By Stephen B. Oates
On the morning of March 4, 1865, heavy clouds moved over Washington, ranking the capital with tails of rain. At noon Lincoln made the traditional carriage ride up Pennsylvania Avenue, teeming with bands and spectators and clattering cavalry.
Ahead the new iron dome of the Capitol, crowned with a statue of liberty, moved against a somber sky. The inaugural platform stretched out from the east front of the Capitol; here Lincoln took his place, as clouds scudded across Washington’s horizon, rolling and turning in the wind. Below him, he noticed Frederick Douglass in the crowd. Behind him, on the platform and along the front of the Capitol, were various officials and spectators.
Presently Lincoln rose and stepped to the speaker’s stand; as he did so the sun broke through the clouds, flooding the entire gathering with brilliant light. Then the clouds closed in again. Lincoln began reading in “ringing and somewhat shrill tones, “said Noah Brooks, which “sounded over the vast concourse.”
It was a terse speech, succinct and lyrical, like his address at Gettysburg. Yet his words today blazed with religious eloquence as he reiterated what he’d told a delegation of Kentuckians in the darkening spring of 1864: in his search for the meaning of this vast struggle, he’d come to view it finally as a divine punishment for the sin of slavery, as a terrible retribution visited by God on a guilty people, in North as well as South.
When the war began four years ago, he sang out, neither side expected it to last as long or grow to such magnitude as it had. Neither side anticipated that slavery might perish in the flames, “that the cause of the conflict might cease with, or even before, the conflict itself should cease.”
No, Lincoln said, “each looked for an easier triumph, and a result less fundamental and astounding. Both read the same Bible, and pray to the same God; and each invokes His aid against the other. It may seem strange that any men should dare to ask God’s assistance in wringing their bread from the sweat of other men’s faces; but let us judge not that we be not judged. The prayers of both could not be answered; that of neither has been answered fully. The Almighty has His own purposes.” And God’s perhaps was to will “this terrible war” on both North and South to remove “the offence” of slavery.
Fondly we do hope – fervently do we pray – that this mighty scourge of war may speedily pass away. Yet, if God wills that it continue, until all the wealth piled by the bondsman’s two hundred and fifty years of toil shall be sunk, and until every drop of blood drawn with the lash, shall be paid by another drawn with the sword, as was said three thousand years ago, so still it must be said ‘the judgments of the Lord, are true and righteous altogether.’
And if it were God’s will, the country must see this grim purgation through to its Providential conclusion, when at last both sides might be cleansed and regenerated: “With malice toward none; with charity for all; with firmness in the right, as God gives us to see the right, let us strive on to finish the work we are in; to bind up the nation’s wounds; to care for him who shall have borne the battle, and for his widow, and his orphan – to do all which may achieve and cherish a just, and a lasting peace, among ourselves, and with all nations.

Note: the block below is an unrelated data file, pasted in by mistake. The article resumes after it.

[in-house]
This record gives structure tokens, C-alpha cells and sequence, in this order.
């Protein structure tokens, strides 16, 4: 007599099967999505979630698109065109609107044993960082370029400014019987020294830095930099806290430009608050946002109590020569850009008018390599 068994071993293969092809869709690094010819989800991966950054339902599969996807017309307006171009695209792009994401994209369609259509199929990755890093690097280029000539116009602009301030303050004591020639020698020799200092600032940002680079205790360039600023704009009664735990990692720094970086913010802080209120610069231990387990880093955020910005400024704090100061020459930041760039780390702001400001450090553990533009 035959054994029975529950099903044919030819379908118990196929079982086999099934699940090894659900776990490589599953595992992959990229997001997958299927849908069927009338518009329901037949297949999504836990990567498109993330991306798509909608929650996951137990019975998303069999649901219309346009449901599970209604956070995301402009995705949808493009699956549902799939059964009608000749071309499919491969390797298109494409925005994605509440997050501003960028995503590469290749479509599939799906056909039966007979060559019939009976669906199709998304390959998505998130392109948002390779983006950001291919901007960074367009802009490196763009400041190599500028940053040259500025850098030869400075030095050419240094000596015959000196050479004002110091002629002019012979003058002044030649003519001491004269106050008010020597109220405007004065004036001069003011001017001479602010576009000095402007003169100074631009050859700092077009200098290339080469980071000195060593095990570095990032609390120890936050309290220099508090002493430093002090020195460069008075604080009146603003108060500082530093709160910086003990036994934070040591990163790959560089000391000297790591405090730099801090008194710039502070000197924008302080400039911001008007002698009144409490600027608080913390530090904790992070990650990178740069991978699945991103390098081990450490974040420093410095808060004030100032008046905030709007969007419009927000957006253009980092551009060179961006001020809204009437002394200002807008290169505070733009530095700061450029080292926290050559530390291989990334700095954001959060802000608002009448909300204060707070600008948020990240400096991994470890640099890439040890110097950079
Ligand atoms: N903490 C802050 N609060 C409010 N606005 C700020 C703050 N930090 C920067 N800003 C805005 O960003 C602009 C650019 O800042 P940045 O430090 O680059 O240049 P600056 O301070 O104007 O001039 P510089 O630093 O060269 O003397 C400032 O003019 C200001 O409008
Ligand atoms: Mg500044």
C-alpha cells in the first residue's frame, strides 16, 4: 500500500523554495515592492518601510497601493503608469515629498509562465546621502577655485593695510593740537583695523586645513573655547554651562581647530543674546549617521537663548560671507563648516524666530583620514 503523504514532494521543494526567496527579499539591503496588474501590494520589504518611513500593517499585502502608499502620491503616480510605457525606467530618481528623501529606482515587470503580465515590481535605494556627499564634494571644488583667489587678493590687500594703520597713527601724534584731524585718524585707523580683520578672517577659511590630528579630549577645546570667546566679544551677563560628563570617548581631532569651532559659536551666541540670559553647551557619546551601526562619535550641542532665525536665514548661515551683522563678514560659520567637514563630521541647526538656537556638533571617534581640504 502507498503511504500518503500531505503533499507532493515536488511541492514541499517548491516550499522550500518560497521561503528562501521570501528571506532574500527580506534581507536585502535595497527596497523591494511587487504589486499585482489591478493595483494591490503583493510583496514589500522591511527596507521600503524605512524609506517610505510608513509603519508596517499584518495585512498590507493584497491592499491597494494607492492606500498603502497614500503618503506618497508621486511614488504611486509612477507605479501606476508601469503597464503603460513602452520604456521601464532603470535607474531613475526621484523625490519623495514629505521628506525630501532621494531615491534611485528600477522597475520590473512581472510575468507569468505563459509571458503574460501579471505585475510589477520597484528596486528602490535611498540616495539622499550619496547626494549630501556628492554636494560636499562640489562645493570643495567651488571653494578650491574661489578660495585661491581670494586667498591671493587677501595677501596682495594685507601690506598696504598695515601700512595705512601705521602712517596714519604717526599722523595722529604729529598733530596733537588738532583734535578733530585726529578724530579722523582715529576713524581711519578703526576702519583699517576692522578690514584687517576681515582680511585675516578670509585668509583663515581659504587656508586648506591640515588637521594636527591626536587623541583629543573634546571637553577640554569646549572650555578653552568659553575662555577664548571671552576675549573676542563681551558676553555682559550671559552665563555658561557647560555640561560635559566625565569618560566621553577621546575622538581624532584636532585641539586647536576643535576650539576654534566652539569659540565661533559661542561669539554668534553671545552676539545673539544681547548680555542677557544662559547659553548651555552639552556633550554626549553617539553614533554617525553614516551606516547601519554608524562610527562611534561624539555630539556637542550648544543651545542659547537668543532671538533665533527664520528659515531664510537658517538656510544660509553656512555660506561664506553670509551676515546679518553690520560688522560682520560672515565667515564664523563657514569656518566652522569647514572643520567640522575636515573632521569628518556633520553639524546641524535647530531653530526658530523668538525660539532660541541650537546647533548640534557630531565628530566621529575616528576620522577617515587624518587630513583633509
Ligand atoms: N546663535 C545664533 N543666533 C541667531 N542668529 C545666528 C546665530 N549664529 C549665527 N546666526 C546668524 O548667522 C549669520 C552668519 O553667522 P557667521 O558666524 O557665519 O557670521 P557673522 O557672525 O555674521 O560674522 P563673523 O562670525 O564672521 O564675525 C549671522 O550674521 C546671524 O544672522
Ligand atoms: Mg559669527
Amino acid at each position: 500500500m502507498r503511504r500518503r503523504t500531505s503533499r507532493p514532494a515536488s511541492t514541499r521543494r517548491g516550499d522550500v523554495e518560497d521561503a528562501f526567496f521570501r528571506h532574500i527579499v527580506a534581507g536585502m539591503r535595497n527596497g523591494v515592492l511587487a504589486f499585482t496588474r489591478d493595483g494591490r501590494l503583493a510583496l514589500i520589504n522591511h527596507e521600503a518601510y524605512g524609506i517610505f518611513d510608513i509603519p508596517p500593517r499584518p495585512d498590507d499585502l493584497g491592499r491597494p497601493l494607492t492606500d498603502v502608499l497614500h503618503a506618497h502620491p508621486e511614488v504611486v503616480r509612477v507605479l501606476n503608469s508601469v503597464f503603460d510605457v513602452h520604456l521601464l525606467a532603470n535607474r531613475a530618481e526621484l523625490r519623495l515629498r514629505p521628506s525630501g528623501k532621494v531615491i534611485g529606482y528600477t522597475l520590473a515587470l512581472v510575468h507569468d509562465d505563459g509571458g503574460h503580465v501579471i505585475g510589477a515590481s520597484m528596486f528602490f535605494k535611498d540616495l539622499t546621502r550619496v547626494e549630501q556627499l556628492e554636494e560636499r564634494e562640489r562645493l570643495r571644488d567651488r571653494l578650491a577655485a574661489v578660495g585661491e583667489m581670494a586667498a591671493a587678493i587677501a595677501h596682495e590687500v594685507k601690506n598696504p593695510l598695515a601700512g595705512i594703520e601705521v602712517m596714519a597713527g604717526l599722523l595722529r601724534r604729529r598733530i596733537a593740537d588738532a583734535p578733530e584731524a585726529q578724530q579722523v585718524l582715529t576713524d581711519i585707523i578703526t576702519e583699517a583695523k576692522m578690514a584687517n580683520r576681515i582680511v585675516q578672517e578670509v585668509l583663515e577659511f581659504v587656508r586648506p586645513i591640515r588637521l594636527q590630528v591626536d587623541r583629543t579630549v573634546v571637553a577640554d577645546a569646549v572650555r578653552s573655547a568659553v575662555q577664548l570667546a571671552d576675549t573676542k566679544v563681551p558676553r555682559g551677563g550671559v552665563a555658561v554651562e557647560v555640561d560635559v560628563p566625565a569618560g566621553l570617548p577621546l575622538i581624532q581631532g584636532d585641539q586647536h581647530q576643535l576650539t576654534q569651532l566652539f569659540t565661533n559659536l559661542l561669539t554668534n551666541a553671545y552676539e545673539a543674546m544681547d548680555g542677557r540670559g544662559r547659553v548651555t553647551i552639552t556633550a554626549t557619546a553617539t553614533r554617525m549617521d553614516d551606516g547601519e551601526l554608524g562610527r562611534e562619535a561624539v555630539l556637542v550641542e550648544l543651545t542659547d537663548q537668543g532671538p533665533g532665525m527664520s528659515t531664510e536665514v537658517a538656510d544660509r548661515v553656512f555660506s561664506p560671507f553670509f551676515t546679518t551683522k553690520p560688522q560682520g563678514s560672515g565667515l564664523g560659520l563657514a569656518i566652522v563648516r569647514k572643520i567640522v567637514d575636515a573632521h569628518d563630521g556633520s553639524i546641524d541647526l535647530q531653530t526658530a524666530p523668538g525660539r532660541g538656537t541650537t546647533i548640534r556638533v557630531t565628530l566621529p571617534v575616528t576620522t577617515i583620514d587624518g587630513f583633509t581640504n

Lincoln turned now, took the oath from Chief Justice Salmon Chase, and kissed and open Bible. Chase noted the spot – Isaiah 5:27 and 28. “None shall be weary nor stumble among them; none shall slumber nor sleep … Whose arrows are sharp, and all their bows are bent, their horses’ hoofs shall be counted like flint, and their wheels like a whirlwind.”
The President bowed to the cheering assembly, and an artillery salvo exploded on the wind. Then a huge procession escorted his carriage back to the White House, bleak against the clouds. Later Lincoln encountered Noah Brooks. “Did you notice that sunburst?” the President asked. “It made my heart jump.”
In a reception that evening, Lincoln stood in line in the White House, shaking hands with hundreds of well-wishers. In a moment somebody informed him that Frederick Douglass was at the front door, but that the police wouldn’t let him in “because he was a negro.” Douglass had come to congratulate Lincoln, contending that since black men were dying in battle for the Union, they had a right to come and shake the President’s hand like any other citizen: “if the colored man would have his rights,” Douglass said, “he must take them.”
Lincoln had Douglass shown in at once. “Here comes my friend Douglass,” the President announced when Douglass entered into the room. “I am glad to see you,” Lincoln told him. “I saw you in the crowd today, listening to my address.” He added, “There is no man in the country whose opinion I value more than yours. I want to know what you think of it.” Douglass said he was impressed: he thought it “a sacred effort.”
“I am glad you liked it!” Lincoln said, and he watched as Douglass passed down the line. It was the first inaugural reception in the history of the Republic in which an American President had greeted a free black man and solicited his opinion.